Although the vertical fin/rudder is correct for most M-1D’s, I found that the machine I wanted to build had a larger rudder. I modified the kit part to reflect this correctly. To “liven up” the model I moved the rudder slightly out of neutral. The fin was then superglued onto the fuselage. All flying surfaces are butt joined to the fuselage, but on a model this small it is not a problem. After dry fitting and a bit of fettling the tail wing slotted snugly onto the rear fuselage. The elevator was given a slight deflection as this was often seen on parked machines. Next the main wings were fitted, also with superglue. Here a bit of filler was needed to get a neat join. Many Sokols where fitted with an aerodynamic spoiler on the wing leading edge. I replicated this with a piece of stretched sprue. With the major bits completed I turned my attention to the cockpit again. I cut two 3mm long pieces of sprue and glued them to the back of the instrument panel. The panel was then glued to the firewall. I find this works better then to try getting it to stick to the cockpit coaming. Next the cockpit floor assembly was slid into the fuselage and fixed in place. Now it was time to fit the canopy. I ‘spot welded” this into place with a few drips of CA glue and after this had set the remaining gaps were closed with woodglue. At the rear I needed some filler to blend the canopy into the fuselage. I think part PE12 is depicted in the wrong place in the instructions. I could not find photographic proof of a similar shape in the spot indicated in the instructions. However I think it could be the aero dynamic cover for the hinge, and in that case it should be mounted on the front left lower corner of the canopy. While cutting it of the fret my part went on a trajectory into nowheretobefound. So I had to scratch a new one.

The instructions show a pitot tube on the wing leading edge. This is correct for most M-1’s , but later M-1D’s had this replaced by an L-shaped pitot under the left wing. I scratch built this. The main gear legs where fitted next together with the tiny etched torque links. The tail wheel was the last item to be added before it was off to the paint shop. Using Tamiya masking tape I masked the canopy. This was then sprayed with the same grey I used inside the cockpit. Once this had dried I sprayed the entire model with grey Vallejo primer from a rattle can. I like this stuff a lot as it is very easy to work with and even a beginner like me manages to cover a model with a thin and even layer.


Before starting construction I had decided I would build a Chinese machine. Even after consulting my Czech contacts, I did not find any information or period photos of Chinese M-1’s. So I would have to rely on pictures of the two museum exhibits. One is painted in bright light blue over light grey with white and black trim. However I am unsure it ever flew in these colours. The other one is painted in cream over light blue with light blue and black trim. As it is devoid of any further markings I presume this has been over painted before it was displayed as well. This colour scheme is very similar to a known factory scheme though. I decided I would use this factory scheme to depict the machine as it might have looked when it was presented to the Chinese. I used Vallejo 70.917 beige for the cream colour. I sprayed this freehand over the upper surfaces of the model and needed several coats to get an even colour.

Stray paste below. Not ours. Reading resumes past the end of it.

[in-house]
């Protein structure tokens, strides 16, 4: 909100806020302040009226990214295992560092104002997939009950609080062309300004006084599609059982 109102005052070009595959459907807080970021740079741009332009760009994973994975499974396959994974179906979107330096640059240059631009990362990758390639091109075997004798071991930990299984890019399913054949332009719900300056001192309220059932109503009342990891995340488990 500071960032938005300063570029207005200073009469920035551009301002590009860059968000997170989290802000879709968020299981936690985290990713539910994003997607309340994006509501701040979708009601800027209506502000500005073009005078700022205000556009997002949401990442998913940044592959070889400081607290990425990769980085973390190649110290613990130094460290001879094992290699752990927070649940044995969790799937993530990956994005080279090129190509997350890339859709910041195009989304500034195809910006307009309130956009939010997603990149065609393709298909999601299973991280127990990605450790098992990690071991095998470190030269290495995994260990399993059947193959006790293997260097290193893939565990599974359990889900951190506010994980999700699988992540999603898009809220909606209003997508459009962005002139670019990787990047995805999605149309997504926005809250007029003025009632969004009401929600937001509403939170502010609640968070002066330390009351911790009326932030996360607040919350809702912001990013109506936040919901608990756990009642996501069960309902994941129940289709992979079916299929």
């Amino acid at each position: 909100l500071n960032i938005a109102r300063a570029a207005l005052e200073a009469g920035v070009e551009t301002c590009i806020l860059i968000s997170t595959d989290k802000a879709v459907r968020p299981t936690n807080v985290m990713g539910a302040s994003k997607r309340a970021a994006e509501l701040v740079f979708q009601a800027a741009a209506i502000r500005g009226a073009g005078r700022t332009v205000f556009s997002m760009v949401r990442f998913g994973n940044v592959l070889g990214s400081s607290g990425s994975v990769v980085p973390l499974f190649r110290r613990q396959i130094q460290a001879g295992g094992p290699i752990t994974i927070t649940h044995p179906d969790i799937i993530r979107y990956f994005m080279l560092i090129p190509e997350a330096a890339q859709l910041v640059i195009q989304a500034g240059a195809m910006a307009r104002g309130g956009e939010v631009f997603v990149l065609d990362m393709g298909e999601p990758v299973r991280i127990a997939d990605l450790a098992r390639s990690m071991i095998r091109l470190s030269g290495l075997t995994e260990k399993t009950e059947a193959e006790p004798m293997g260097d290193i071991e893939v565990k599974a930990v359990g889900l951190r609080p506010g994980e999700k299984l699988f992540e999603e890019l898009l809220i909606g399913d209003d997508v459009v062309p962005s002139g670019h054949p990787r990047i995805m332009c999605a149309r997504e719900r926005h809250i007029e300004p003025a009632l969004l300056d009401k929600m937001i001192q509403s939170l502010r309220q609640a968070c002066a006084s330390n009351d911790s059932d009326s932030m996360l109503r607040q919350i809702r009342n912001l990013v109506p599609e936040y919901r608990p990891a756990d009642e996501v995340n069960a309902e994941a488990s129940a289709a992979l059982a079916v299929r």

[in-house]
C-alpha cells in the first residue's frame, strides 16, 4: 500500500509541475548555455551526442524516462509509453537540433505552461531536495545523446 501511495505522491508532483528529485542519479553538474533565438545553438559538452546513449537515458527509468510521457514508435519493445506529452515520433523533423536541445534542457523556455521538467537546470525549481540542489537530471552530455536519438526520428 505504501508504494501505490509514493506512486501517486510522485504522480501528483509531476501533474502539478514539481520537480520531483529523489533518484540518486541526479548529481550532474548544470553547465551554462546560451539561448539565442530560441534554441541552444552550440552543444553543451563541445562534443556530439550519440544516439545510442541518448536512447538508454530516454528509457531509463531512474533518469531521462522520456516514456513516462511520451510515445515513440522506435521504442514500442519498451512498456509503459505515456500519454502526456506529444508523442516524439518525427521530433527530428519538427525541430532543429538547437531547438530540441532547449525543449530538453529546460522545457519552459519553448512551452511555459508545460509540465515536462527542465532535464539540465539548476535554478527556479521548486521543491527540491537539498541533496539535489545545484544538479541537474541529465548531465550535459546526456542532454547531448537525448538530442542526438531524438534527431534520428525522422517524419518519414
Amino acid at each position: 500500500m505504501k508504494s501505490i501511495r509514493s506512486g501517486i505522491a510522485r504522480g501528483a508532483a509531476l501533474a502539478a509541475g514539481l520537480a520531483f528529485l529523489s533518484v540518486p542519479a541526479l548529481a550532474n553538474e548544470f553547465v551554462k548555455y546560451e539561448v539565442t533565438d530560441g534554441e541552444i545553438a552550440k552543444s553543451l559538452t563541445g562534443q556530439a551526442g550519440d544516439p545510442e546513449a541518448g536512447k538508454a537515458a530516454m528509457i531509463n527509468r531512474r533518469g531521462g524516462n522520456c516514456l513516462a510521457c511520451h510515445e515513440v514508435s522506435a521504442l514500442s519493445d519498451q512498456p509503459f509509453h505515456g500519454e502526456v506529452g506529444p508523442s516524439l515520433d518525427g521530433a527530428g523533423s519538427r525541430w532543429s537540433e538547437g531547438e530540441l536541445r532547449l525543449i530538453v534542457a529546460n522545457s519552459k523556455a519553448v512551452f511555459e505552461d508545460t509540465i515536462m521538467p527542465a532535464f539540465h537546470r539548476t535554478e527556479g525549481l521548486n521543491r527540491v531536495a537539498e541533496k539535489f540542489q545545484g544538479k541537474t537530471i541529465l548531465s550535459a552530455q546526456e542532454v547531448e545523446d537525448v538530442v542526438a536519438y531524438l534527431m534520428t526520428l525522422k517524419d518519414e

I then masked the upper fuselage and topside of the wings. For the lower colour I used Vallejo 70.962 blue. This is darker than the hue on the museum machine, but it is a good match for the factory colour. Two coats was enough for a nice even finish. After this had dried all the masking was removed. Some paint had crept under the masking tape onto the canopy, and this was carefully removed with a moist tooth pick. In preparation for the decals I decided I would give the model a coat of gloss varnish from a Vallejo rattle can. I expected the same ease of use as with the primer. I was badly mistaken. Instead of a fine mist as with the primer, the model was greeted by a very heavy spray. The model was dripping with paint. I managed to carefully wipe most excess away but it is still visible in some places. I left it to dry for several days.

For the factory scheme I would need the black trim however the kit only includes red trim. Luckily the KP kit includes 2 sets of black trim. I carefully slid the first decal onto the model, but when trying to get it to the right position it broke apart. So I had to raid the KP kit for a second time. This time I covered the decals with Microscale superfilm first. This did the trick and I had no further problems with the decals. I used the service markings from the AZ kit, which I had also coated with superfilm just to be safe. The tail code came from my spares box, and the Chinese roundels were taken from HDL sheet 72-024 (Su-27). Only a few bits remained to complete the model. The wheels where painted and added first. I decided to use the resin prop as it is a bit finer than the injected one, but the blades were still a bit clunky. So I sanded these down to a more scale appearance. Because I had hollowed out the area behind the prop as per original, I had to install a longer axle. It was then painted and fitted to the model. The last part had to be scratch built. This is the three colour navigation light on top of the canopy. I shaped this out of a piece of clear sprue and painted it with Tamiya clear green and clear red.


Even though it is a short run kit it should not present any surprises if you have built a few Frog or old Airfix/Revell kits. I enjoyed putting it together, and total build time did not exceed 20 hours. This was my first attempt at spray painting a model, and it shows. I still need to practice more and improve my skills, but I definitely see the advantages of spray painting. Nevertheless I am pleased with the result, and I will definitely build another one. Note that the original AZ releases of the M-1 have already pretty much sold out and are becoming hard to find, so grab the KP release if you like the subject.


Johan de Wolf